Turning to the UK and the ongoing Brexit story, there actually seems to have been little new in the way of news overnight. However, just before NY walked in, the pound extended its losses and is now down more than 0.5% on the day and trading at one year lows. The problem for the pound is that as the timeline leading to Brexit shrinks, no news is no longer good news. The lack of activity is an indication that the probability of a no-deal Brexit is growing, and as I have written several times recently, if there is no deal, the pound is likely to fall sharply. In fact, at this point in time, there is probably a short-term risk that the pound can move sharply higher in response to something positive in this process. For example, if the EU were to soften its stance, or make a serious accommodation, the pound could easily rise a few percent on the news. However, that doesn’t seem very likely, at least based on anything that has been reported in the past several weeks.

Beyond those stories, though, there is precious little to discuss. Yesterday, as expected, the JOLTs report showed that there are many jobs available in the US, 6.66M to be exact, which is simply in line with the strong employment situation that we all know exists. Today, however, there is no new data to absorb, and really, until Friday’s CPI, the FX market will be looking elsewhere for catalysts. My sense is that the trade story will remain the single biggest driver, and that it still points to a stronger dollar for now. Keep that in mind as you look ahead.

Good luck
Adf

Ere Brexit’s Birthday

The UK Prime Minister May
Is seeking an outcome one day
Where Europe realizes
That some compromises
Are needed ere Brexit’s birthday

It has been a painfully quiet FX market overnight with very limited new information crossing the tapes. Lately, the biggest market moves have been seen in the Turkish lira, which after falling nearly 5% yesterday has rebounded just under 2% today. The thing is that Turkey’s importance in the broad scheme of the market is so marginal, it is tiresome to mention too frequently. And let’s face it; as long as President Erdogan is running things, this situation is unlikely to improve.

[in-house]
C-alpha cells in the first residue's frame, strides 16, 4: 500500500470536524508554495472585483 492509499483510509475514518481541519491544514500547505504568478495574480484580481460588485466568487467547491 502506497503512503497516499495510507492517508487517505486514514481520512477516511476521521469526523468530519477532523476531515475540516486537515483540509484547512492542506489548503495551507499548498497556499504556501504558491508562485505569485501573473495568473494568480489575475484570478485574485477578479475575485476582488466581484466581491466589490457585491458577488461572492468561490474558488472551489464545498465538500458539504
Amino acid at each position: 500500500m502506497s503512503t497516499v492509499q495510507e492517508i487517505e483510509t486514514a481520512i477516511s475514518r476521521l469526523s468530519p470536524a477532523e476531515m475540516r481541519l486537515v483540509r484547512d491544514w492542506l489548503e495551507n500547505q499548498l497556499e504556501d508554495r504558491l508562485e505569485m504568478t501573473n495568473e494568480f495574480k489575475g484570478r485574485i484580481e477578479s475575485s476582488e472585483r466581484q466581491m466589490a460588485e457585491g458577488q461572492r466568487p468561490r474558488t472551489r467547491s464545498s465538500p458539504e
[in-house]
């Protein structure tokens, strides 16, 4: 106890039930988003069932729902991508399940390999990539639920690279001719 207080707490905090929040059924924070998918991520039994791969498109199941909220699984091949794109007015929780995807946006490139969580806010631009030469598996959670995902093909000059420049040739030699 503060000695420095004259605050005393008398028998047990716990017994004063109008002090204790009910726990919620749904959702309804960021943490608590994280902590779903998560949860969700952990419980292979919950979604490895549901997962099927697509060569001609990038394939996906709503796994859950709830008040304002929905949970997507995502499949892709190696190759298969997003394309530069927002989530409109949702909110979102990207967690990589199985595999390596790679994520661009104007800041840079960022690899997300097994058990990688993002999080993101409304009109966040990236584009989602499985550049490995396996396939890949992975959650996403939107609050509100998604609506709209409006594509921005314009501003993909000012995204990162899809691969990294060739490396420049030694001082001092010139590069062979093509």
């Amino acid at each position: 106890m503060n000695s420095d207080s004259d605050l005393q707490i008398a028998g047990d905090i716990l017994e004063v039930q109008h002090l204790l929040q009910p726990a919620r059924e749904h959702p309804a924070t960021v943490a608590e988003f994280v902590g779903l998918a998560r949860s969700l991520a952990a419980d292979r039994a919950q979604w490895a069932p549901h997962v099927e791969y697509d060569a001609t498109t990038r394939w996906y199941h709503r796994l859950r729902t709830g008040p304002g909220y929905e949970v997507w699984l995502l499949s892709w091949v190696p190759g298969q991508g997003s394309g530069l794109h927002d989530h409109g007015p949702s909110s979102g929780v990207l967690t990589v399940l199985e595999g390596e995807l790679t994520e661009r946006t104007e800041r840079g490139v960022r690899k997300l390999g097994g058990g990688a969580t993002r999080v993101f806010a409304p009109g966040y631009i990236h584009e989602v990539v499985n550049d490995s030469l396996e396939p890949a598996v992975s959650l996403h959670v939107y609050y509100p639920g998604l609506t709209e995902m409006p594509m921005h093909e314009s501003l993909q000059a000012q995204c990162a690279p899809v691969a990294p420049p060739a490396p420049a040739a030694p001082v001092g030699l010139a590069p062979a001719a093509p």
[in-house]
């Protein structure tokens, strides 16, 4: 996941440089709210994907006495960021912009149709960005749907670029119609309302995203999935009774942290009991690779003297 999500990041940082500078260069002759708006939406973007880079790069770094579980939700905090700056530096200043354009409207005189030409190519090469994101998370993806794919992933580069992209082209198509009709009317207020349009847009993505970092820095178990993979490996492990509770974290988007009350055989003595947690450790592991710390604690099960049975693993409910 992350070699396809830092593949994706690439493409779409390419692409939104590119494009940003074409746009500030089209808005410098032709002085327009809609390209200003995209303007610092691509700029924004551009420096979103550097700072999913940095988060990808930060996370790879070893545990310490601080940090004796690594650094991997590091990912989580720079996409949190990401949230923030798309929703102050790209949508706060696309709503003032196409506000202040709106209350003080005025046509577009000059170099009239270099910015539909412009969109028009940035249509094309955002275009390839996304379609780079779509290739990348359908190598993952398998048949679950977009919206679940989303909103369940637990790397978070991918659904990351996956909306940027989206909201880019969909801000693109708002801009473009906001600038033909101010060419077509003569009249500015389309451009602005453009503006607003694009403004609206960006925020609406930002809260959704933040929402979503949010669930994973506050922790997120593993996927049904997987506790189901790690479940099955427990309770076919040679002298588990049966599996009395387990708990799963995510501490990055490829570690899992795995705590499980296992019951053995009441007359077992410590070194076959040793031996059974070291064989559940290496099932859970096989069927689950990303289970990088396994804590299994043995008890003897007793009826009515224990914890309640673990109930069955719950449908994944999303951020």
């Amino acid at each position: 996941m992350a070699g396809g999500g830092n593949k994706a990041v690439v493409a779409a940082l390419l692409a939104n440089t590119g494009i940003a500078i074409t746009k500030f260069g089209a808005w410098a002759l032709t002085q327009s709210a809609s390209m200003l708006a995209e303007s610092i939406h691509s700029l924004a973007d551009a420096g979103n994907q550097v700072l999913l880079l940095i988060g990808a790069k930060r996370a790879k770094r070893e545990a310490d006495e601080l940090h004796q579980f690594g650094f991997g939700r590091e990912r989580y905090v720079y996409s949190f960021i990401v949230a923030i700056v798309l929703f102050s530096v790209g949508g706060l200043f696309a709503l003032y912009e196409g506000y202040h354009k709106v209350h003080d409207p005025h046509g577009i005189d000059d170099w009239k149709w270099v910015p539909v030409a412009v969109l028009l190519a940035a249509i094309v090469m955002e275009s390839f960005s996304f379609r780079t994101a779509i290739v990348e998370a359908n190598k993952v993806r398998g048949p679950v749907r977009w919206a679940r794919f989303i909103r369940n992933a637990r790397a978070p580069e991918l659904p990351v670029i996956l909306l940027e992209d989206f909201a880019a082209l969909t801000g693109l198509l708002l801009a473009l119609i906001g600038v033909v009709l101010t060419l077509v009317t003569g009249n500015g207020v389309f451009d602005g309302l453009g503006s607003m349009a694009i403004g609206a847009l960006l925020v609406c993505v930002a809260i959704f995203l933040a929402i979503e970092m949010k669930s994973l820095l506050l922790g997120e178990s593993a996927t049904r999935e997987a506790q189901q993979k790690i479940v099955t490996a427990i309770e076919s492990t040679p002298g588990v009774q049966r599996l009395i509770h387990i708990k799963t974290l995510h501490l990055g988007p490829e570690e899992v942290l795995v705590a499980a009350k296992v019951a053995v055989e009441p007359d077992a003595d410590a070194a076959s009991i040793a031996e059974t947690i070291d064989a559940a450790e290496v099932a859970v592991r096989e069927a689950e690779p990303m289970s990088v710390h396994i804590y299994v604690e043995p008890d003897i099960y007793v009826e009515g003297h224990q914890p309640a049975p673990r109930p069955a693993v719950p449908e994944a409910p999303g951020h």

Arguably the only other noteworthy story overnight is the continued angst in the UK over International Trade Secretary, Liam Fox’s comments about the increasing probability of a hard Brexit. Certainly the analyst community all jumped on the bandwagon yesterday with regard to the discussion, but in the end, there is still precious little movement in the negotiations. There was a Bloomberg article this morning that was quite disconcerting, at least if you want to see a deal put in place. It basically hypothesized that PM May was counting on an increased willingness by the EU to compromise in order that the bloc may show a unified stance to President Trump at the G20 meeting scheduled for November in Buenos Aires. That seems pretty thin gruel for negotiating tactics and doesn’t sound like a winning play to me, but then I’m not a politician.